By: Lauren Fernandez, BA

Those diagnosed with Autism Spectrum Disorder (ASD) often lack safety awareness skills. Safety awareness skills include but are not limited to the following: safely crossing the street, avoiding situations that may cause harm to oneself or others, “stranger awareness,” fire safety skills, and knowledge of community signs. Safety awareness skills are important throughout all stages of life; from early childhood, to adolescence, to adult life and necessary across all environments (e.g., home, community, school, workplace). Teaching these skills are not only crucial to keeping individuals safe but also giving them the tools to lead a more independent life.

Those diagnosed with autism can be taught safety awareness skills using Behavioral Skills Training (BST), video modeling, a combination of both and/or In-Situ training (Gunby, Carr & LeBlanc, 2010).

Behavioral Skills Training

Behavior Skills training (BST) is a research-based intervention that is comprised of several different teaching components; instruction, modeling, rehearsal, and feedback (Miltenberger, 2004). BST has successfully taught those diagnosed with autism to avoid consuming poisons (Dancho, Thompson, & Rhoades, 2008), how to behave after discovering a firearm (Miltenberger, Flessner, & Gatheridge, 2004) and teaching abduction-prevention skills (Gunby, 2010). These are just a few examples of safety awareness skills that have successfully been taught via BST. Although BST has been found to be a beneficial safety awareness teaching strategy independently, research shows that BST in combination with in-situ training produces greater results (Miltenberger, Flesser, Gatheridge, Johnson, Satterlund, & Egmo, 2004). In-situ training entails pausing the individual in real-time when a skill is not being performed correctly, having the trainer immediately enter and direct the learner in correctly carrying out the safety skill. This is followed with corrective verbal feedback and reinforcement/praise. Below are the four BST steps broken down with an example.

Safety Skill: Crossing the Street Properly

Step 1: Instruction: Provide a description of the skill, including when to do this skill and when not to, and the rationale behind the skill. Give examples and non-examples.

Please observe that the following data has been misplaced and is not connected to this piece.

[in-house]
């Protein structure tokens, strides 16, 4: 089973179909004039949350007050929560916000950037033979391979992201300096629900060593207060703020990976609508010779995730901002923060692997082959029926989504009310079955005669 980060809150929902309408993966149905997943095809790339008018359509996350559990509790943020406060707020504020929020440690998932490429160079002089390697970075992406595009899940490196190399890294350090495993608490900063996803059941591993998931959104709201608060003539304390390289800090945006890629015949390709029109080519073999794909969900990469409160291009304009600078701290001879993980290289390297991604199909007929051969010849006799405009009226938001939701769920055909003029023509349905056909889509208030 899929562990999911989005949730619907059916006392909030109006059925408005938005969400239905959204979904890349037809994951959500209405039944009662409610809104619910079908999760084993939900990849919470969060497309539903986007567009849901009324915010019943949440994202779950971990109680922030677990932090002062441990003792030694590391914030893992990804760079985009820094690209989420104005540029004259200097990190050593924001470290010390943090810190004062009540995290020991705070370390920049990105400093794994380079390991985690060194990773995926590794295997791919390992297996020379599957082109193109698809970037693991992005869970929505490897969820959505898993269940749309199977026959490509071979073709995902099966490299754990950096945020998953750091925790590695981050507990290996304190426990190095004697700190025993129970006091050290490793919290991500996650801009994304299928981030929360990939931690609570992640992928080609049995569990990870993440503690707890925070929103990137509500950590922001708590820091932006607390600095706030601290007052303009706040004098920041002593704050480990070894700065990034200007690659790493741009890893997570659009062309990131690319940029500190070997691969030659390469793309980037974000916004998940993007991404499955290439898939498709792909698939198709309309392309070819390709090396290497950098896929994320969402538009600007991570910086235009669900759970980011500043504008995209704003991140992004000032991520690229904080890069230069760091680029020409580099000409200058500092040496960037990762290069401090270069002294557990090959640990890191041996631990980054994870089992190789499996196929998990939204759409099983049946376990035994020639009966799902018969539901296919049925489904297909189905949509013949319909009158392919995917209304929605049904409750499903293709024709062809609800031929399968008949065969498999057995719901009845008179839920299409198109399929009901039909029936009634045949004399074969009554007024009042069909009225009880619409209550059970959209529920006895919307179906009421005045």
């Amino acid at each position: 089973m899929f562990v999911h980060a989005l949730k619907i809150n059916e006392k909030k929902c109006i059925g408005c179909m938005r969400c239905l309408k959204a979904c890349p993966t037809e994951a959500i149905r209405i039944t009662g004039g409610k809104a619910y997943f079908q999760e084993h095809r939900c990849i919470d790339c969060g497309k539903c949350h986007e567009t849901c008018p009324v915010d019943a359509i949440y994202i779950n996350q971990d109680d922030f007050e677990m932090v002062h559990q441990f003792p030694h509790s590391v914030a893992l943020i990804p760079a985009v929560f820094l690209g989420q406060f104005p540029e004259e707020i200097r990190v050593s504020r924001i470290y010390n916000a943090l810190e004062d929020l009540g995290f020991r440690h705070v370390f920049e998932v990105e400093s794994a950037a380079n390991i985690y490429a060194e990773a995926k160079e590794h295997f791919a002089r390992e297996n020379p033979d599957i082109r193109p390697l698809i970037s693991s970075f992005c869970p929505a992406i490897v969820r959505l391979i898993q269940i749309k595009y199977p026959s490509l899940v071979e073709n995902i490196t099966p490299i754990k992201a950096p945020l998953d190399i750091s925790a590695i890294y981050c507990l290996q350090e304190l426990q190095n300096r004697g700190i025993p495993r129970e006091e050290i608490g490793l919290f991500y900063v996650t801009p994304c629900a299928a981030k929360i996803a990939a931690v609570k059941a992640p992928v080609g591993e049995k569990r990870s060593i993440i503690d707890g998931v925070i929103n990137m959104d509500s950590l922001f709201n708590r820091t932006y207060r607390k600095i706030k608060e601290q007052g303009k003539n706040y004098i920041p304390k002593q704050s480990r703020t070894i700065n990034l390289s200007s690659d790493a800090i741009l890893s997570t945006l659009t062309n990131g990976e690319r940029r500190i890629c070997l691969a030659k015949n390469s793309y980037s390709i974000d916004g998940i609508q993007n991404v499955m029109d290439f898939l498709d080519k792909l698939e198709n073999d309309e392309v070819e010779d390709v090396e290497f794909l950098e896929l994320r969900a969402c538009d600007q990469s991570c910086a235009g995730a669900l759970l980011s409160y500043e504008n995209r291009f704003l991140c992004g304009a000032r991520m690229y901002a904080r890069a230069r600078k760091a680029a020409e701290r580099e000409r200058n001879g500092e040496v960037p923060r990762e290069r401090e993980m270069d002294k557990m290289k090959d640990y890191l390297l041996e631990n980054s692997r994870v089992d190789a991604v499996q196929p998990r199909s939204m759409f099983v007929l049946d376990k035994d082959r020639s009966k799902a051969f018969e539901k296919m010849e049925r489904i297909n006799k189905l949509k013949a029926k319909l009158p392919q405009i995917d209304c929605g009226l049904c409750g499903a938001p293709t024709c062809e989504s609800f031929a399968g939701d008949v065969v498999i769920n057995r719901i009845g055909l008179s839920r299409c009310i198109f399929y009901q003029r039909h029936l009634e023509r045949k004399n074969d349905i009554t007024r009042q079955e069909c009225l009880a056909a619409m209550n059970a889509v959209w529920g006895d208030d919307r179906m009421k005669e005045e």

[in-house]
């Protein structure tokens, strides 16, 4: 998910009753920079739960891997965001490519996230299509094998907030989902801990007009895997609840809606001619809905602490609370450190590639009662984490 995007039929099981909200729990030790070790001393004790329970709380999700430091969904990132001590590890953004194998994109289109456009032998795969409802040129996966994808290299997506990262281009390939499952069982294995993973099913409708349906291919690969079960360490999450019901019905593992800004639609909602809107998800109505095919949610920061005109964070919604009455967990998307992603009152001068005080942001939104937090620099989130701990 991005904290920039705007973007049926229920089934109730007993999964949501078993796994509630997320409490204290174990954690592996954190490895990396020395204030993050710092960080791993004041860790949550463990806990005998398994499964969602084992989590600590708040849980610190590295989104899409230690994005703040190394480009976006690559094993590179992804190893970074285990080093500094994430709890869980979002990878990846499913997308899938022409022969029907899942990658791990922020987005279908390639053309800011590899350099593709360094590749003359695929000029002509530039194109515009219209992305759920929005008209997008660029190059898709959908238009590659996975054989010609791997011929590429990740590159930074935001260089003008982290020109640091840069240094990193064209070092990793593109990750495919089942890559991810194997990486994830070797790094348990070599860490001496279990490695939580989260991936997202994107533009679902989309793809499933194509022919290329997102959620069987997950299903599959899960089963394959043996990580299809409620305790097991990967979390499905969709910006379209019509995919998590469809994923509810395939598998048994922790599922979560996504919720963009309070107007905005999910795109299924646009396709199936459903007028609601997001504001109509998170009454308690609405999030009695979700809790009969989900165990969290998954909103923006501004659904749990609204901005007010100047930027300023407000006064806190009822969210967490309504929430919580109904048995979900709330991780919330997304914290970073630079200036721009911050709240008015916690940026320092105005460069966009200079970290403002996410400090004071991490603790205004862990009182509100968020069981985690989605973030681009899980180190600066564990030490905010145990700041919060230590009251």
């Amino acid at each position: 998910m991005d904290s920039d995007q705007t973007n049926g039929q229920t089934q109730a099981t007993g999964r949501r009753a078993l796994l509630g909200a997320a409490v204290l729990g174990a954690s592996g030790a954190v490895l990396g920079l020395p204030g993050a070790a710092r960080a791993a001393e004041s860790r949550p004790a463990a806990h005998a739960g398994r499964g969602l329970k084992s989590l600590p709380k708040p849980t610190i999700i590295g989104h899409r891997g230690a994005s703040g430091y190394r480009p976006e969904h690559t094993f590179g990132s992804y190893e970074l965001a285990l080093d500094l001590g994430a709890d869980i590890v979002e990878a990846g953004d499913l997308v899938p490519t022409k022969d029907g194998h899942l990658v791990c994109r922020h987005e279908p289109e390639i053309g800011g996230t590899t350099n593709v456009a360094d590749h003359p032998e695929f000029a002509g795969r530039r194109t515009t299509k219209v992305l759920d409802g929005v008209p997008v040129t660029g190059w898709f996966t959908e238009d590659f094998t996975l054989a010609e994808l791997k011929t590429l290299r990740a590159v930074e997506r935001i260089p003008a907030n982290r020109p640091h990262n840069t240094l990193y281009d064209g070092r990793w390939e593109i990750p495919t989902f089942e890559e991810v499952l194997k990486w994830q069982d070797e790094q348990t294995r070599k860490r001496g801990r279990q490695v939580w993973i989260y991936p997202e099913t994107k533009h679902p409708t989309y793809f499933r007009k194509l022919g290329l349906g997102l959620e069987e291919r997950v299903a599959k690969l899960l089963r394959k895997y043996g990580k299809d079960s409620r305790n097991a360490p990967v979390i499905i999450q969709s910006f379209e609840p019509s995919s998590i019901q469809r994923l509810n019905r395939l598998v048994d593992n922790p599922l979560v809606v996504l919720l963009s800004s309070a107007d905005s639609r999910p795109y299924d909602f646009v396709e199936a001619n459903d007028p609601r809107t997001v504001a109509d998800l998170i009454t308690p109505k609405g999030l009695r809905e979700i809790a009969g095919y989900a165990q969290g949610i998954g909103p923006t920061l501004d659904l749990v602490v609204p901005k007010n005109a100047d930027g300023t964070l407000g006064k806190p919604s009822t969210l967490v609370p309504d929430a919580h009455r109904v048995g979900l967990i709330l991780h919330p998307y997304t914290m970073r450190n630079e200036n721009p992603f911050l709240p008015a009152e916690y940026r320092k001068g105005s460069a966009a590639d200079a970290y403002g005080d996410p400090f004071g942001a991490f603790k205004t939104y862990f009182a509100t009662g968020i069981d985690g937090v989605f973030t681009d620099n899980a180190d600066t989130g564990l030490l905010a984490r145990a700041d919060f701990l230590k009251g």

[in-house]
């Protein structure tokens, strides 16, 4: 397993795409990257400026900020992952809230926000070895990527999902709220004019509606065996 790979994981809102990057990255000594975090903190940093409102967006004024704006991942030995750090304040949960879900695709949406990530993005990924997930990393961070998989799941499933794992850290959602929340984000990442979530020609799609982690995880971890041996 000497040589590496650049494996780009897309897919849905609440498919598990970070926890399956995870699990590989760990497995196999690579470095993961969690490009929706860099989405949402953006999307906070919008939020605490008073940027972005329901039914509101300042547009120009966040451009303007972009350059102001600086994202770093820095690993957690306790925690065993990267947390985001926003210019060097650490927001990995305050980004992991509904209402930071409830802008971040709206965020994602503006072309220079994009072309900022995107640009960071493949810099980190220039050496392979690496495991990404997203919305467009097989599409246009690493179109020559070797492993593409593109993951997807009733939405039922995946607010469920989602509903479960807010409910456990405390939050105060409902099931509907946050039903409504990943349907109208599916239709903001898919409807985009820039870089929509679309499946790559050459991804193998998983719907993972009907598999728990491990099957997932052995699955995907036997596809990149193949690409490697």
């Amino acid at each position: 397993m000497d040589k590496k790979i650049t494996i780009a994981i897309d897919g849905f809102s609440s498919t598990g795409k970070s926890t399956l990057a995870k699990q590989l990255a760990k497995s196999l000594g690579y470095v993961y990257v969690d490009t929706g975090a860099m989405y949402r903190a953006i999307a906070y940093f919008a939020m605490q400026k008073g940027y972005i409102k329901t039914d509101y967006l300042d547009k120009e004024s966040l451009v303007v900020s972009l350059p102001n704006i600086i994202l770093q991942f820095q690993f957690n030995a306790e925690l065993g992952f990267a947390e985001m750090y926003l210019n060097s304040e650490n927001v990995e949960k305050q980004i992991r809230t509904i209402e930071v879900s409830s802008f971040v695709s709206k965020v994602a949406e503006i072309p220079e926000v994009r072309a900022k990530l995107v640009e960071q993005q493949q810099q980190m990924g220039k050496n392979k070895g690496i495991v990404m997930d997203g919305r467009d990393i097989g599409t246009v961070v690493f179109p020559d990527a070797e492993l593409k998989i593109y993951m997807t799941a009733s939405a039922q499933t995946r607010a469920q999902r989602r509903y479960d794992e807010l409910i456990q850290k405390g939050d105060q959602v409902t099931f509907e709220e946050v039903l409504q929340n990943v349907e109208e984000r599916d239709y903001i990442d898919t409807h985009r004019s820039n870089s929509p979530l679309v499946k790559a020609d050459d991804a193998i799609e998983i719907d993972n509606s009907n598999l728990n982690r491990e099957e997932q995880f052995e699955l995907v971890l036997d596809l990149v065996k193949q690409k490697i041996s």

Example: “When properly crossing the street, remember to stop on the curb, look both ways for cars, and then proceed when the road is clear. It is important to stop and look in both directions so you do not get injured.” *Here you can show a video of correct and incorrect ways to cross the street.*

Step 2: Modeling: Physically model the skill you are trying to teach the learner.

Example: Physically model for the learner the correct way to cross the street while emphasizing the steps that were talked about during Step 1. Here it might be helpful to use a task analysis to correctly address each step to crossing the street.

Step 3: Rehearsal: Practice is crucial! Have the learner practice the targeted skill as many times as possible. This can be done by creating opportunities for the skill to be practiced naturally or through role playing. A single- instance of rehearsal may not be beneficial, which is why it is important to continue practicing until the learner displays 100% accuracy in novel settings before transitioning the rehearsal setting out into the real world.

Example: Have the learner role play the appropriate way to cross the street multiple times during a therapy session, with novel individuals (i.e., Mom, Grandma, friend) in the home setting. Set a criteria the learner must meet (i.e., 100% accuracy across 2 different sessions, on 2 different days, with 2 novel individuals) in the home setting first before rehearsing outside.

Step 4: Feedback: Give the learner specific feedback as the skill is being practice in the real-world. This is where in-situ training comes into play.

Example: Have the learner cross the street in the real world. If the learner incorrectly crosses the street the trainer should immediately step in, explain what was incorrect, remind the learner the appropriate procedure while also giving reinforcement to the safety skills displayed correctly. Reinforcement example: “ I love how you remembered to stop at the curb, that was amazing! Next time remember to look both ways before stepping off the curb. Let’s try again.”

If the learner properly displays the appropriate safety awareness skill taught, there is no need to intervene. Let the learner finish out the procedure independently and come into contact with the natural reinforcement of getting to the other side of the street.

Safety awareness skills are so important for all individuals to learn, especially those diagnosed with ASD. There are so many safety concerns that individuals with autism are at a much higher risk of experiencing, but luckily teaching safety awareness skills can promote learner safety. Collaborating with parents, teachers and other individuals in the learner’s life can also be beneficial to ensuring that the safety skills being taught are individualized. There is no one-size-fits-all in safety awareness skills training!


  • Dancho, K. A., Thompson, R. H., & Rhoades, M. M. (2008). Teaching preschool children to avoid poison hazards. Journal of Applied Behavior Analysis, 41, 267–271.
  • Gunby, K. V., Carr, J. E., & Leblanc, L. A. (2010). Teaching abduction-prevention skills to children with autism. Journal of applied behavior analysis, 43(1), 107–112. doi:10.1901/jaba.2010.43-107
  • Miltenberger, R. (2004). Behaviour Modification: principles and procedure (3rd ed.) Belmont, CA. Wadsworth Publishing.
  • Miltenberger, R. G., Flessner, C., Gatheridge, B., Johnson, B., Satterlund, M., & Egemo, K. (2004). Evaluation of behavioral skills training to prevent gun play in children. Journal of Applied Behavior Analysis, 37(4), 513-516.


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